38 min

New normals for a dairy lobbyist The Milk Check

    • Business

The Milk Check welcomes guest J. David Carlin to discuss the role of dairy lobbyists in Washington, how they've adjusted to the pandemic and industry outlooks during the Biden administration.







Carlin is the International Dairy Foods Association's senior vice president of legislative affairs and economic policy.







Ted, T3 and Anna talk with their guest about issues like how lobbying via Zoom allows for additional public input, the importance of enforcing international trade deals, volatility in dairy pricing and much more.























T3: Good morning, everybody. Welcome. Today, we have a guest. I'd like to introduce everybody to Dave Carlin. Dave is senior vice president of legislative affairs and economic policy for the International Dairy Foods Association. Dave, welcome. Thanks for joining us.







Dave: Thanks, Ted. Glad to be with you.







T3: Why don't you just, kind of, tell everybody a little bit about what you do? What's your job in Washington?







Dave: Well, I'm one of those lobbyists that probably keeps the town running in a lot of different ways, but we're not very popular outside the Beltway. So, that's what I've been doing in Washington for the last, oh, I guess, 30, 35 years. And I came to IDFA about six and a half years ago; grew up on a dairy farm in central Kansas. So, a little bit of a homecoming for me and decided at least that I could, if I'm going to lobby, I could lobby on behalf of an industry that I care about and believe in.







So, I'm part of a team of folks over here at IDFA that advocates for policy positions with the Congress and the administration that we think will benefit the dairy industry. And we work with our members to prioritize those policy requests and make sure that whatever we're working toward is going to be impactful and meaningful.







So we've, of course, been very active in the COVID policy debate. We work a lot on nutrition issues and trade issues, given how important trade is to our industry, and a lot of other issues that come up here in Washington. We also do little work in the economic policy area as my title, kind of, indicates. So, milk pricing issues and FMMO issues or other things that we sometimes focus on, and I get involved in here.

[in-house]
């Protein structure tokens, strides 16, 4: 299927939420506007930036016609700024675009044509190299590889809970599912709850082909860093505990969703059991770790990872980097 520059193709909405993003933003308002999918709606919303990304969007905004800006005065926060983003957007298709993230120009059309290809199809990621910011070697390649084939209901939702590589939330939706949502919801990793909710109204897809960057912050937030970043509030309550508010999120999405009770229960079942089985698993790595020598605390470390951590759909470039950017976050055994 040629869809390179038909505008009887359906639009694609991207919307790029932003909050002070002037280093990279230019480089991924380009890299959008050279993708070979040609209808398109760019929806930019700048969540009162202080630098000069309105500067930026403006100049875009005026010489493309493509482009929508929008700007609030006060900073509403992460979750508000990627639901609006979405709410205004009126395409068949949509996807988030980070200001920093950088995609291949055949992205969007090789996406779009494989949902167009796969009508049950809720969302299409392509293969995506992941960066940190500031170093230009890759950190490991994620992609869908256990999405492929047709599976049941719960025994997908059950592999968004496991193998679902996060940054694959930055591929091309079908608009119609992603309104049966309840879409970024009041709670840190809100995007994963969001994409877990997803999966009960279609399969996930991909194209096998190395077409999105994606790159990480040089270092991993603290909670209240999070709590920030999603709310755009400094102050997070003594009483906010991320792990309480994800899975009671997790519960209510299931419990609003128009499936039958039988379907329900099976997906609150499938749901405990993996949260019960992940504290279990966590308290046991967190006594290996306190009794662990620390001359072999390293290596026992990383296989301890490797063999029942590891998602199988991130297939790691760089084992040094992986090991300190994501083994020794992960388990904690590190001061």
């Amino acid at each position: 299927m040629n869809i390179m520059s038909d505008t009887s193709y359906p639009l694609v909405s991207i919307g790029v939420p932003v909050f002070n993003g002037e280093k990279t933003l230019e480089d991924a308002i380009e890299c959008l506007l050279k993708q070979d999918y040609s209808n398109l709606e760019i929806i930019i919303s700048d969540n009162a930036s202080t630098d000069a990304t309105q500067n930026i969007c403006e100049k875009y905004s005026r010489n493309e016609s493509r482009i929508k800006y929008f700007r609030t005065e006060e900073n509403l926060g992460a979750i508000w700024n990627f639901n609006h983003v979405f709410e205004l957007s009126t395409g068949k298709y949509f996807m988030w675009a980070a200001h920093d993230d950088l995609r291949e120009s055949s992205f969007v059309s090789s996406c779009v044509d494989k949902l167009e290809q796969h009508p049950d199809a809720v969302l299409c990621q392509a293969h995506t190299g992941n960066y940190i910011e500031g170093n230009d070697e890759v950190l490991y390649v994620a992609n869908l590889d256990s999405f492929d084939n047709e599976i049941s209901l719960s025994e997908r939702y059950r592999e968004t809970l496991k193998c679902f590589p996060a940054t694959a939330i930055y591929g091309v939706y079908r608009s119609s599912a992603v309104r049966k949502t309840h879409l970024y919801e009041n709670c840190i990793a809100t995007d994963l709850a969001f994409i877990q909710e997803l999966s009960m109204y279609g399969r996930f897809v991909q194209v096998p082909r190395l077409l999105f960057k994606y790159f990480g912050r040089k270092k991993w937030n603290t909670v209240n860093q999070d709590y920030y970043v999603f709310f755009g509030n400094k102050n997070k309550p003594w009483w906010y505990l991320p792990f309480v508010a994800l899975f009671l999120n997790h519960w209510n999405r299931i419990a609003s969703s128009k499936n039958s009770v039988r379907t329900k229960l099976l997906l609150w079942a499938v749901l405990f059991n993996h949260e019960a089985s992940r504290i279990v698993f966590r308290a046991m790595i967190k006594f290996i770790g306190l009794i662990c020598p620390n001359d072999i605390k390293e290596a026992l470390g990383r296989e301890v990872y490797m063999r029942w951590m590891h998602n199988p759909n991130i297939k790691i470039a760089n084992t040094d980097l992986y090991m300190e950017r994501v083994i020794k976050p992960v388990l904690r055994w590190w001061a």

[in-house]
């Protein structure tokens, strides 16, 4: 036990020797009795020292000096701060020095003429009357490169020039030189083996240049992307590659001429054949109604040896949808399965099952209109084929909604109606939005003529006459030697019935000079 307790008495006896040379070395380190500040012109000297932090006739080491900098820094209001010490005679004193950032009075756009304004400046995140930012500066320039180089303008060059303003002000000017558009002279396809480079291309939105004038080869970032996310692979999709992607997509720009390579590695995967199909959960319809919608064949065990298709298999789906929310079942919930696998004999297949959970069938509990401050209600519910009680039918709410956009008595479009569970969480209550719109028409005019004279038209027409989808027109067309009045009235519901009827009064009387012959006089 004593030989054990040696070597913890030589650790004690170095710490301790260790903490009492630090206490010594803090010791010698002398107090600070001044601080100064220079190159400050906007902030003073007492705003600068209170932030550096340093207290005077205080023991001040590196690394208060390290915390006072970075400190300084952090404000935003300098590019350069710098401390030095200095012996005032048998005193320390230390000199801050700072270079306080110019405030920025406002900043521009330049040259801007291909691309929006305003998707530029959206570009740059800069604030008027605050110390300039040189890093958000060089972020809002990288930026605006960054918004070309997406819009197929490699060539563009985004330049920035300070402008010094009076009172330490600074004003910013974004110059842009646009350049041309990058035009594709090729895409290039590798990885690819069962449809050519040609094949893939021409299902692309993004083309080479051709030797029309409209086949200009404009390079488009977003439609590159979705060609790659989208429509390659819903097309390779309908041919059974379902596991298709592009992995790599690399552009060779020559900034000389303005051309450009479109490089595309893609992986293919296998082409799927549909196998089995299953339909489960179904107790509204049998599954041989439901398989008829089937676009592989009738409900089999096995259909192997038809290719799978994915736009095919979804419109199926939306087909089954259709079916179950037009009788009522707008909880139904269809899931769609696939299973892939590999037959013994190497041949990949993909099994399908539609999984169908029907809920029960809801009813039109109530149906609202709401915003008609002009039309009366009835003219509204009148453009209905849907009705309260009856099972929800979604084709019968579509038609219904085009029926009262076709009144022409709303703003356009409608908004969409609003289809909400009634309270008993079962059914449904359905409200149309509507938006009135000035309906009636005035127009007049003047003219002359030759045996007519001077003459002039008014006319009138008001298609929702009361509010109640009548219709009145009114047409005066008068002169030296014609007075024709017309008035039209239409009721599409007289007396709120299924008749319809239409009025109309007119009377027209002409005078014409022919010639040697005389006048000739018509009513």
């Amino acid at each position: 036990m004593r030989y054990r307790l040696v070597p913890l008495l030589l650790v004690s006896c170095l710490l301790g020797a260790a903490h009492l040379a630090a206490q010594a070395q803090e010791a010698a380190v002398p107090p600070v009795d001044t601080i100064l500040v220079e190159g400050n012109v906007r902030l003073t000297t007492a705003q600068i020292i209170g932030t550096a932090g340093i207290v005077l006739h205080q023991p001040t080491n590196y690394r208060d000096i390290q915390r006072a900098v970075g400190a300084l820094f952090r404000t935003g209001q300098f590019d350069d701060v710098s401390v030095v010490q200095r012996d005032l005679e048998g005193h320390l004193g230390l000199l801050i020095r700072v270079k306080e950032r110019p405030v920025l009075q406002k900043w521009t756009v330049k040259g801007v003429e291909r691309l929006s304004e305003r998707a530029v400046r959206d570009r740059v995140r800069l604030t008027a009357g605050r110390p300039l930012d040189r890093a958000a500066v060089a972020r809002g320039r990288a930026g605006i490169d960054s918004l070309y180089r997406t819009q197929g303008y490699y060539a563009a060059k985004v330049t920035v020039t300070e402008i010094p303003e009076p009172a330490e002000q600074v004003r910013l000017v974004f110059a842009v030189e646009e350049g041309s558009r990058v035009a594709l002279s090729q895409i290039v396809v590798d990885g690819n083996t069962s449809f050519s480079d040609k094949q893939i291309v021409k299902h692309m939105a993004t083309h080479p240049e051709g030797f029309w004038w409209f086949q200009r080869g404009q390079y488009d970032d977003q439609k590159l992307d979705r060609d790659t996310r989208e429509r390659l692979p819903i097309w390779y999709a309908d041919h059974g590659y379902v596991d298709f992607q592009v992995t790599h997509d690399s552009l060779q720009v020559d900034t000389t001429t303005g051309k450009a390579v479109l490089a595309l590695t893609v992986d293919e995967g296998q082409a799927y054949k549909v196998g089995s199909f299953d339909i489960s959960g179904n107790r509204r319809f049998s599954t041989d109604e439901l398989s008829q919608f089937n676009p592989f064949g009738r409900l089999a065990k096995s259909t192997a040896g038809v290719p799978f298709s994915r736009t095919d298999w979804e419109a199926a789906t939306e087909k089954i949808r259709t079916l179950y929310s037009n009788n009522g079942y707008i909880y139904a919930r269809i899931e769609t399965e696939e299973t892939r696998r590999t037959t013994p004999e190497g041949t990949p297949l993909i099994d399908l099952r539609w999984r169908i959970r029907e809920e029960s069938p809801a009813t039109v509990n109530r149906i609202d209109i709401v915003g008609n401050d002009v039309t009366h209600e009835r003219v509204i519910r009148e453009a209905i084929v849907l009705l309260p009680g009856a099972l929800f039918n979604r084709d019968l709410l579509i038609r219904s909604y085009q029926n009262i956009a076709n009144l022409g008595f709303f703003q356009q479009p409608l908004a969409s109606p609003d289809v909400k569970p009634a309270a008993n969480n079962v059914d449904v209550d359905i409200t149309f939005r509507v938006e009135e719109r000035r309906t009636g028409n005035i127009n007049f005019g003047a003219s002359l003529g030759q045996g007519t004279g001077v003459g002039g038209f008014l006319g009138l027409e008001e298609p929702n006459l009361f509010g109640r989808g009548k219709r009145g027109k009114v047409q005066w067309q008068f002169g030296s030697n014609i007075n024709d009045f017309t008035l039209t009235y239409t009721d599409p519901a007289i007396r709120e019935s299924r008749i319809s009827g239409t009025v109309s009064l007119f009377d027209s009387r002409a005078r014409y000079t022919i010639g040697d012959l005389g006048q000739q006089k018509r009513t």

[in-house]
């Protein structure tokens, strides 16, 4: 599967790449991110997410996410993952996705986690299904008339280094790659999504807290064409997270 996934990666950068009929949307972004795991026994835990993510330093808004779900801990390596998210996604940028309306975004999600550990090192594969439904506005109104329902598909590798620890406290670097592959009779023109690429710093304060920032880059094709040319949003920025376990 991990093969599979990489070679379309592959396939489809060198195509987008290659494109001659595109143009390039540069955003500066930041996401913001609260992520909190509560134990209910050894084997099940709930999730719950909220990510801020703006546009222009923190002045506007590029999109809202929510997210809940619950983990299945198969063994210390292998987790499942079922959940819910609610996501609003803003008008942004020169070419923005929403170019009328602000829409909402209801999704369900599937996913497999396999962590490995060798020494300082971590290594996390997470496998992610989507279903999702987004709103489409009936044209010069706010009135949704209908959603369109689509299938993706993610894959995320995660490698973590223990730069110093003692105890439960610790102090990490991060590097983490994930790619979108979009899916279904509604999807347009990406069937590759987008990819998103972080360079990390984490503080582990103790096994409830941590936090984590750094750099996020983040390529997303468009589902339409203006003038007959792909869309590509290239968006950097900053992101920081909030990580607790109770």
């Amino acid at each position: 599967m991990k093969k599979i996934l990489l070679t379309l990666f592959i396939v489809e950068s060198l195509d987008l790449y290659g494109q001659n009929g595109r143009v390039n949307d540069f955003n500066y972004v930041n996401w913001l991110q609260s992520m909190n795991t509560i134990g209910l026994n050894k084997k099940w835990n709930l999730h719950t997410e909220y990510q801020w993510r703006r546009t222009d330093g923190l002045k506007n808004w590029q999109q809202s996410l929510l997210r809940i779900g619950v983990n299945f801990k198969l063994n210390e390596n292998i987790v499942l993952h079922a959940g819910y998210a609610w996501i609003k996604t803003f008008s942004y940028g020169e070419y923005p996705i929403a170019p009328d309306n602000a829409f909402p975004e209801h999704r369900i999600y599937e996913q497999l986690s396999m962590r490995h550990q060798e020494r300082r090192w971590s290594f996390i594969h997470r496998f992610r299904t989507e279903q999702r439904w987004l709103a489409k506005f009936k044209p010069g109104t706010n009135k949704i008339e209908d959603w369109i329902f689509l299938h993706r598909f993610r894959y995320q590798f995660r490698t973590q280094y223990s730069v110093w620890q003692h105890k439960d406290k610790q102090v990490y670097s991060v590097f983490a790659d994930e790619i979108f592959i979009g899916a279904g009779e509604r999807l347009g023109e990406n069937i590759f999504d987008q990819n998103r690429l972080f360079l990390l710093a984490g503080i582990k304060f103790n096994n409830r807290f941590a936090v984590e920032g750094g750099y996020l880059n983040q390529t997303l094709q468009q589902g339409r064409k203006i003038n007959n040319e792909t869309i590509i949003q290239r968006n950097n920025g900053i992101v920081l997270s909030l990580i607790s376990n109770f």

That's, kind of, a 30,000-foot view of what I do. I'm not walking the halls of Congress these days, that hasn't been possible since COVID started last March. So, my world, like everybody else's, is very virtual, but we've managed to create some new pathways and make it work, from a virtual standpoint. So, advocacy continues here in Washington, and hopefully, as I said, it will benefit our industry going forward. So, that's my 30,000-foot overview of what I do.







T3: As I was hearing you talk, Dave, you provided what I thought was the perfect segue. Tell us about what lobbying Congress was like during COVID, because so much happened in the last 12 months as this pandemic evolved. Kind of give us a walkthrough of how that played out, from your perspective.







Dave: Yeah, and I will start by saying it played out much better than I would have ever expected when we first got into this mess. Typically, as I said, I'm able to go to the House and Senate office buildings, I can set up meetings with staff and see members, and we did fundraisers and events in the evenings on the political side. That was what I did for 30 years and then COVID hit. And the Congress basically shut down like everything else shut down, all the buildings were closed, members were working from their home states and districts a lot of times, staff were scattered to the wind.